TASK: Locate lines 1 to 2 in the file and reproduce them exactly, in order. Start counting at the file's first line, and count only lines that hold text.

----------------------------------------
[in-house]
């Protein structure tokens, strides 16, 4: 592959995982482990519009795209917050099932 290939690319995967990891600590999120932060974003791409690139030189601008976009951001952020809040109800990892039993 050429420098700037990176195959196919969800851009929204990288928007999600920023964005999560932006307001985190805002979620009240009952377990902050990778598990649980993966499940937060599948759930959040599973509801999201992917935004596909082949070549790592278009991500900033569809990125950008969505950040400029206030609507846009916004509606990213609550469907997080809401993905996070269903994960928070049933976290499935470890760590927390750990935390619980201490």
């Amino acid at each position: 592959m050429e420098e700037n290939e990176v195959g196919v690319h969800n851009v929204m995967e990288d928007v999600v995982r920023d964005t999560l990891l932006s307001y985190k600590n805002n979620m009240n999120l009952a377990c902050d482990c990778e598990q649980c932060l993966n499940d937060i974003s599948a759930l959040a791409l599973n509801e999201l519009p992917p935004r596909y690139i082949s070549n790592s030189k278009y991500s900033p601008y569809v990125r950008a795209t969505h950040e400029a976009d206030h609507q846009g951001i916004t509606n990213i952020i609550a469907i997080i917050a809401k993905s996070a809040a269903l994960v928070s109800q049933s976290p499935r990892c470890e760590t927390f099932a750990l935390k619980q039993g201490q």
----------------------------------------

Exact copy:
[in-house]
């Protein structure tokens, strides 16, 4: 592959995982482990519009795209917050099932 290939690319995967990891600590999120932060974003791409690139030189601008976009951001952020809040109800990892039993 050429420098700037990176195959196919969800851009929204990288928007999600920023964005999560932006307001985190805002979620009240009952377990902050990778598990649980993966499940937060599948759930959040599973509801999201992917935004596909082949070549790592278009991500900033569809990125950008969505950040400029206030609507846009916004509606990213609550469907997080809401993905996070269903994960928070049933976290499935470890760590927390750990935390619980201490």